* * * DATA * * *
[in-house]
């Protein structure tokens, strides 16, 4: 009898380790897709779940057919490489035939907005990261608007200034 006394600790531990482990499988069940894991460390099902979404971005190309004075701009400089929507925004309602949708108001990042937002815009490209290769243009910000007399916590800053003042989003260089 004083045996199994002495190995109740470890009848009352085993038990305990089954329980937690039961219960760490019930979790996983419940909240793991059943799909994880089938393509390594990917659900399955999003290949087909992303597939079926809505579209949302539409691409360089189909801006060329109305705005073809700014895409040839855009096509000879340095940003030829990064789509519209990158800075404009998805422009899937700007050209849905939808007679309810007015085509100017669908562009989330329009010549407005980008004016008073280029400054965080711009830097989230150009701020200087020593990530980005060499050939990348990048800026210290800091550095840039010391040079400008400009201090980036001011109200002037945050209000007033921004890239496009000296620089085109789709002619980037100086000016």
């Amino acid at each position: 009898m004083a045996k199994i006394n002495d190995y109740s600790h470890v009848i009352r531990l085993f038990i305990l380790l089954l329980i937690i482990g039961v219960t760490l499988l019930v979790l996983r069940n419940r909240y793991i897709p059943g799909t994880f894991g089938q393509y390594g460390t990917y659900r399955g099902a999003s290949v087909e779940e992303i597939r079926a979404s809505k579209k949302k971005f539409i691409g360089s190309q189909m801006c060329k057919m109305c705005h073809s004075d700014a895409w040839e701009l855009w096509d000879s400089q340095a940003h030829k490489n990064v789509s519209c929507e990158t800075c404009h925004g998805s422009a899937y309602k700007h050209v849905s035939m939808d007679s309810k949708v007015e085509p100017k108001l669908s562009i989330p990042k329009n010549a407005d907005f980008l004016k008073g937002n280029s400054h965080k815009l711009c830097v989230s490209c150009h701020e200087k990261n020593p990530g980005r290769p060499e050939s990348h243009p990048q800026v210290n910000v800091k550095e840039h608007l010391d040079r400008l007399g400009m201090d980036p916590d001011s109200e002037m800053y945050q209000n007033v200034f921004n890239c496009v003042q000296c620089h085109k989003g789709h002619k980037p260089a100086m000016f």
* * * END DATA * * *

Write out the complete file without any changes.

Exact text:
[in-house]
């Protein structure tokens, strides 16, 4: 009898380790897709779940057919490489035939907005990261608007200034 006394600790531990482990499988069940894991460390099902979404971005190309004075701009400089929507925004309602949708108001990042937002815009490209290769243009910000007399916590800053003042989003260089 004083045996199994002495190995109740470890009848009352085993038990305990089954329980937690039961219960760490019930979790996983419940909240793991059943799909994880089938393509390594990917659900399955999003290949087909992303597939079926809505579209949302539409691409360089189909801006060329109305705005073809700014895409040839855009096509000879340095940003030829990064789509519209990158800075404009998805422009899937700007050209849905939808007679309810007015085509100017669908562009989330329009010549407005980008004016008073280029400054965080711009830097989230150009701020200087020593990530980005060499050939990348990048800026210290800091550095840039010391040079400008400009201090980036001011109200002037945050209000007033921004890239496009000296620089085109789709002619980037100086000016």
């Amino acid at each position: 009898m004083a045996k199994i006394n002495d190995y109740s600790h470890v009848i009352r531990l085993f038990i305990l380790l089954l329980i937690i482990g039961v219960t760490l499988l019930v979790l996983r069940n419940r909240y793991i897709p059943g799909t994880f894991g089938q393509y390594g460390t990917y659900r399955g099902a999003s290949v087909e779940e992303i597939r079926a979404s809505k579209k949302k971005f539409i691409g360089s190309q189909m801006c060329k057919m109305c705005h073809s004075d700014a895409w040839e701009l855009w096509d000879s400089q340095a940003h030829k490489n990064v789509s519209c929507e990158t800075c404009h925004g998805s422009a899937y309602k700007h050209v849905s035939m939808d007679s309810k949708v007015e085509p100017k108001l669908s562009i989330p990042k329009n010549a407005d907005f980008l004016k008073g937002n280029s400054h965080k815009l711009c830097v989230s490209c150009h701020e200087k990261n020593p990530g980005r290769p060499e050939s990348h243009p990048q800026v210290n910000v800091k550095e840039h608007l010391d040079r400008l007399g400009m201090d980036p916590d001011s109200e002037m800053y945050q209000n007033v200034f921004n890239c496009v003042q000296c620089h085109k989003g789709h002619k980037p260089a100086m000016f």